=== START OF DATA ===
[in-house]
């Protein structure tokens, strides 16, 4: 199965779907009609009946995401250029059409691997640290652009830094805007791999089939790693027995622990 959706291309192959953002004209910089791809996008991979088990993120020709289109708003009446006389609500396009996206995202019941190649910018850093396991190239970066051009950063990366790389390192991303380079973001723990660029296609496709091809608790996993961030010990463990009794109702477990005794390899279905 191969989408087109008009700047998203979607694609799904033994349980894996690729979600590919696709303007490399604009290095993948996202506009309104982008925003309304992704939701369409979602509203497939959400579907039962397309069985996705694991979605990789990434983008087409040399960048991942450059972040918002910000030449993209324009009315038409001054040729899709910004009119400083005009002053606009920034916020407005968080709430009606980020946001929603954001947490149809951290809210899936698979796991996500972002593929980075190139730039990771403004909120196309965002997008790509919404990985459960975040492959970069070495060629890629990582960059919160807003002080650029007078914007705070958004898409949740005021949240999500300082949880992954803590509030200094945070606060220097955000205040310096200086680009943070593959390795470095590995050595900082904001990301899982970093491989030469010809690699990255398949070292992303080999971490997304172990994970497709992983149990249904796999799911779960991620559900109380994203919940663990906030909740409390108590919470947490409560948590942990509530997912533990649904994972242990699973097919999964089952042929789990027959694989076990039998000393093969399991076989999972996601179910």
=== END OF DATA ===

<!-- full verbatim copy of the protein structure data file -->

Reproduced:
[in-house]
């Protein structure tokens, strides 16, 4: 199965779907009609009946995401250029059409691997640290652009830094805007791999089939790693027995622990 959706291309192959953002004209910089791809996008991979088990993120020709289109708003009446006389609500396009996206995202019941190649910018850093396991190239970066051009950063990366790389390192991303380079973001723990660029296609496709091809608790996993961030010990463990009794109702477990005794390899279905 191969989408087109008009700047998203979607694609799904033994349980894996690729979600590919696709303007490399604009290095993948996202506009309104982008925003309304992704939701369409979602509203497939959400579907039962397309069985996705694991979605990789990434983008087409040399960048991942450059972040918002910000030449993209324009009315038409001054040729899709910004009119400083005009002053606009920034916020407005968080709430009606980020946001929603954001947490149809951290809210899936698979796991996500972002593929980075190139730039990771403004909120196309965002997008790509919404990985459960975040492959970069070495060629890629990582960059919160807003002080650029007078914007705070958004898409949740005021949240999500300082949880992954803590509030200094945070606060220097955000205040310096200086680009943070593959390795470095590995050595900082904001990301899982970093491989030469010809690699990255398949070292992303080999971490997304172990994970497709992983149990249904796999799911779960991620559900109380994203919940663990906030909740409390108590919470947490409560948590942990509530997912533990649904994972242990699973097919999964089952042929789990027959694989076990039998000393093969399991076989999972996601179910």